One of the ways I use seasonality when discussing portfolio construction is in timing the entry into sector positions. This is particularly helpful for investors who want - or need - to have similar sector weights to the benchmark S&P 500.
Most managers stick pretty close to the S&P 500 weights.
Staying close to the index weight helps keep managers from significantly underperforming the market. But, with active investors losing assets to ETFs and bonds, many managers are adjusting weights above and below the index in order to generate excess return and improve peer ranks. As a result, most managers are running roughly 20% above or below the index weight, which, in the case of healthcare, is just shy of 12% of the SPX.
Heading into elections, this spread provides an opportunity for investors to capitalize on shifts in institutional exposure up or down. Such an approach requires investors to not only consider what to buy, but to also when to buy.
September through November is historically volatile.
One of the most dynamic periods for market returns is the 3 months starting September and ending November. Historically, markets post some of their biggest moves heading into fall, with the S&P 500 ETF (NYSEARCA:SPY) offering a standard deviation of 11.7% over the past 10 years.
While healthcare offers lower volatility, it's also prone to swings through November. Particularly, during election years.
The best seasonal large cap healthcare stocks
In order to find those large cap healthcare stocks with the best seasonality through November, I screened the Seasonal Investor healthcare universe. Overall, six stocks finished the period higher in at least eight of the past ten years.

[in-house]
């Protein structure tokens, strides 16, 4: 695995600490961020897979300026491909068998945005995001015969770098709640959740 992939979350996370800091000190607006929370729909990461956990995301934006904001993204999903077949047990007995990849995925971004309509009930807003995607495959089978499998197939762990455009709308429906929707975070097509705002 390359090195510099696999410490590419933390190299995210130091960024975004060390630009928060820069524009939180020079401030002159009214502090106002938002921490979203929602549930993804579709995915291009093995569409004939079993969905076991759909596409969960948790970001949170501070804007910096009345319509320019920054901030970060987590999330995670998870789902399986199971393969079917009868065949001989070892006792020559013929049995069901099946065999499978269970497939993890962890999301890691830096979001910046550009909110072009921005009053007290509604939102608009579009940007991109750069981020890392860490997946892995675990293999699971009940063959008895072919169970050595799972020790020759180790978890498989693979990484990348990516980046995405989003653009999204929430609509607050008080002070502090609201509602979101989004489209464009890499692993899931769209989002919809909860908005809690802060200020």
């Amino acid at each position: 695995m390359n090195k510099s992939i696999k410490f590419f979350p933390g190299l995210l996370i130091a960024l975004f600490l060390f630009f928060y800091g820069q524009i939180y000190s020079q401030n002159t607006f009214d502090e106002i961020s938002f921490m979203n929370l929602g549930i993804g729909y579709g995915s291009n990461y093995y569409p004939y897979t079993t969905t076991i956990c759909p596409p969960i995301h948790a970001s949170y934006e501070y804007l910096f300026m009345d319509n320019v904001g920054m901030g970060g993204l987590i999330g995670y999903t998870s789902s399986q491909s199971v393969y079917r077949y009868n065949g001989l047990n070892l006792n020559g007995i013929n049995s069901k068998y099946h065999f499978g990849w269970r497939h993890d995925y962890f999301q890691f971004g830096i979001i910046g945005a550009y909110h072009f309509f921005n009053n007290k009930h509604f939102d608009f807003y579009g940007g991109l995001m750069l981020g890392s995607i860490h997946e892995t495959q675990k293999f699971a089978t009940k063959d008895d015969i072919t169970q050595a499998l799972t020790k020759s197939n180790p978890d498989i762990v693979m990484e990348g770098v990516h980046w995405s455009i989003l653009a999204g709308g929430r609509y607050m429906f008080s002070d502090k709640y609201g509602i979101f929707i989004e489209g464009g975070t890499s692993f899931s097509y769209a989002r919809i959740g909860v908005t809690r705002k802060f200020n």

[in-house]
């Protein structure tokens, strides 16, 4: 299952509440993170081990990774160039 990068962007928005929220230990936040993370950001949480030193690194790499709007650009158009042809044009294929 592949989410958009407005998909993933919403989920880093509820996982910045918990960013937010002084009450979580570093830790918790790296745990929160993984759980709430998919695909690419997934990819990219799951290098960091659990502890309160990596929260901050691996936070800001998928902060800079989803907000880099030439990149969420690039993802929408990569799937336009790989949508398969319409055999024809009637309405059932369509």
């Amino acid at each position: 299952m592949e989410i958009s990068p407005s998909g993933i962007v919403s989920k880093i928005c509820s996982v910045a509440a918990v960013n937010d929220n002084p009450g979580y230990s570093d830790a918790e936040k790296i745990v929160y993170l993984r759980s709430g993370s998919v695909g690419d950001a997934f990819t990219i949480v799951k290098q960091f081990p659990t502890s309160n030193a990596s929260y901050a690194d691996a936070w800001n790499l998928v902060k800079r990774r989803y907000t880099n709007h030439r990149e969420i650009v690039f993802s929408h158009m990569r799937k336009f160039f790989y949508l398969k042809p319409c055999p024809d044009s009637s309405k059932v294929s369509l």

The first is Aetna (NYSE:AET), which has finished November an average 3.54% higher than it begins September. The significant drop of nearly 50% in 2008 gives Aetna the highest standard deviation in this group. However, we gain additional clarity when we consider the 10.41% median return instead. Of the 8 times it has gained ground, five were double digit returns, with a sixth falling just shy at 9.85%. Interestingly, Aetna boasts the highest correlation in the group to the S&P 500 ETF (SPY), at 0.87, suggesting shareholders should keep a close eye on the index.
Bard (NYSE:BCR) has gained 2.69% on average through November, with a more stable history of returns. Unlike Aetna, Bard posts the lowest standard deviation of returns at 8%. In keeping with its lower risk profile, it also has the lowest median return at 2.02%.
Davita (NYSE:DVA) moved sharply higher last week on positive analyst reports related to its acquisition of HealthcarePartners, a large medical practice group. The move broadens Davita's patient care services beyond its traditional dialysis centers. Davita's 11.05% median return is the second highest among the six and its 8.24% average return is third highest. The 0.58 correlation to the SPY is second lowest.
Glaxosmithkline (NYSE:GSK) has fallen from its early August peak. However, the company has gained 1.35% on average through November. Its median return is 3.05% and like Aetna, it has a fairly strong positive correlation to the SPY, suggesting shareholders should keep a close eye on the market. Regardless, the company's yield provides shareholders with a nice cushion.
The least correlated to the S&P 500 during the period is Perrigo (NYSE:PRGO), at 0.16. Perrigo also posts the highest average return at 11.73% - thanks to a nearly 50% gain in 2007. Its median return is more useful and is still a respectable 5%.
Finally Varian Medical Systems (NYSE:VAR) offers the highest average return, finishing up 10.94% on average with a median return of 16.72%. It's finished higher by double digits 5 times.
All things equal, these six healthcare stocks have a particularly strong tendency to reward investors over the coming 3 months. So, if you're on the fence wondering whether now is a good time to add to or buy these names, seasonality suggests you may be rewarded.
Disclosure: I have no positions in any stocks mentioned, and no plans to initiate any positions within the next 72 hours. I wrote this article myself, and it expresses my own opinions. I am not receiving compensation for it (other than from Seeking Alpha). I have no business relationship with any company whose stock is mentioned in this article.